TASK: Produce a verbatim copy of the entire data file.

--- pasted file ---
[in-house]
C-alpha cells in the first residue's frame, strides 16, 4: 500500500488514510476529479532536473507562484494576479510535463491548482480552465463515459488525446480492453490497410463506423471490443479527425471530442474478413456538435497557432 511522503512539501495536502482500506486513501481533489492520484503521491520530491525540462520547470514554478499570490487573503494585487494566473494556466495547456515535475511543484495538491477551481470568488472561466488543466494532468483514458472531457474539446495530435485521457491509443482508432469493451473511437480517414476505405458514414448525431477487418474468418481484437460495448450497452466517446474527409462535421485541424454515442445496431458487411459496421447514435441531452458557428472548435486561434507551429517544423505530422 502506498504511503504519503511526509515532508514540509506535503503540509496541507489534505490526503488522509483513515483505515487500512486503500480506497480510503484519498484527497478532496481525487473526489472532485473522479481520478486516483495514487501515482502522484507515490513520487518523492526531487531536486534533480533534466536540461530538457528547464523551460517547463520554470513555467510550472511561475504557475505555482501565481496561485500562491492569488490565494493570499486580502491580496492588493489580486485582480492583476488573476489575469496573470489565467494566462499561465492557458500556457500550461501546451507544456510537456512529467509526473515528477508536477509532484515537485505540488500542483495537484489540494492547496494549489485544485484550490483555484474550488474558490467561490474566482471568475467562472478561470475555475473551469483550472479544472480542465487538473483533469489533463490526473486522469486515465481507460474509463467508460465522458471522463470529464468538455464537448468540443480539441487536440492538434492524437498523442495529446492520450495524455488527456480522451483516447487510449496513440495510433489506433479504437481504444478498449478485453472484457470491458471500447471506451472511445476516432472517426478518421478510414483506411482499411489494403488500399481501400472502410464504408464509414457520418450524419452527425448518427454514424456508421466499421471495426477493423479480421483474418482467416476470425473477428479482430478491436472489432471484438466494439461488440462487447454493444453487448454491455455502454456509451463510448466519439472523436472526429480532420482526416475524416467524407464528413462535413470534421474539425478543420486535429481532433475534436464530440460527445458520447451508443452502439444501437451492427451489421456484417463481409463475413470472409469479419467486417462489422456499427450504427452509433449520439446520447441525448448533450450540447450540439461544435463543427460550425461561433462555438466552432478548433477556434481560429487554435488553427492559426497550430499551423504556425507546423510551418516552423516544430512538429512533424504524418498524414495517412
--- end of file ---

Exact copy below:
[in-house]
C-alpha cells in the first residue's frame, strides 16, 4: 500500500488514510476529479532536473507562484494576479510535463491548482480552465463515459488525446480492453490497410463506423471490443479527425471530442474478413456538435497557432 511522503512539501495536502482500506486513501481533489492520484503521491520530491525540462520547470514554478499570490487573503494585487494566473494556466495547456515535475511543484495538491477551481470568488472561466488543466494532468483514458472531457474539446495530435485521457491509443482508432469493451473511437480517414476505405458514414448525431477487418474468418481484437460495448450497452466517446474527409462535421485541424454515442445496431458487411459496421447514435441531452458557428472548435486561434507551429517544423505530422 502506498504511503504519503511526509515532508514540509506535503503540509496541507489534505490526503488522509483513515483505515487500512486503500480506497480510503484519498484527497478532496481525487473526489472532485473522479481520478486516483495514487501515482502522484507515490513520487518523492526531487531536486534533480533534466536540461530538457528547464523551460517547463520554470513555467510550472511561475504557475505555482501565481496561485500562491492569488490565494493570499486580502491580496492588493489580486485582480492583476488573476489575469496573470489565467494566462499561465492557458500556457500550461501546451507544456510537456512529467509526473515528477508536477509532484515537485505540488500542483495537484489540494492547496494549489485544485484550490483555484474550488474558490467561490474566482471568475467562472478561470475555475473551469483550472479544472480542465487538473483533469489533463490526473486522469486515465481507460474509463467508460465522458471522463470529464468538455464537448468540443480539441487536440492538434492524437498523442495529446492520450495524455488527456480522451483516447487510449496513440495510433489506433479504437481504444478498449478485453472484457470491458471500447471506451472511445476516432472517426478518421478510414483506411482499411489494403488500399481501400472502410464504408464509414457520418450524419452527425448518427454514424456508421466499421471495426477493423479480421483474418482467416476470425473477428479482430478491436472489432471484438466494439461488440462487447454493444453487448454491455455502454456509451463510448466519439472523436472526429480532420482526416475524416467524407464528413462535413470534421474539425478543420486535429481532433475534436464530440460527445458520447451508443452502439444501437451492427451489421456484417463481409463475413470472409469479419467486417462489422456499427450504427452509433449520439446520447441525448448533450450540447450540439461544435463543427460550425461561433462555438466552432478548433477556434481560429487554435488553427492559426497550430499551423504556425507546423510551418516552423516544430512538429512533424504524418498524414495517412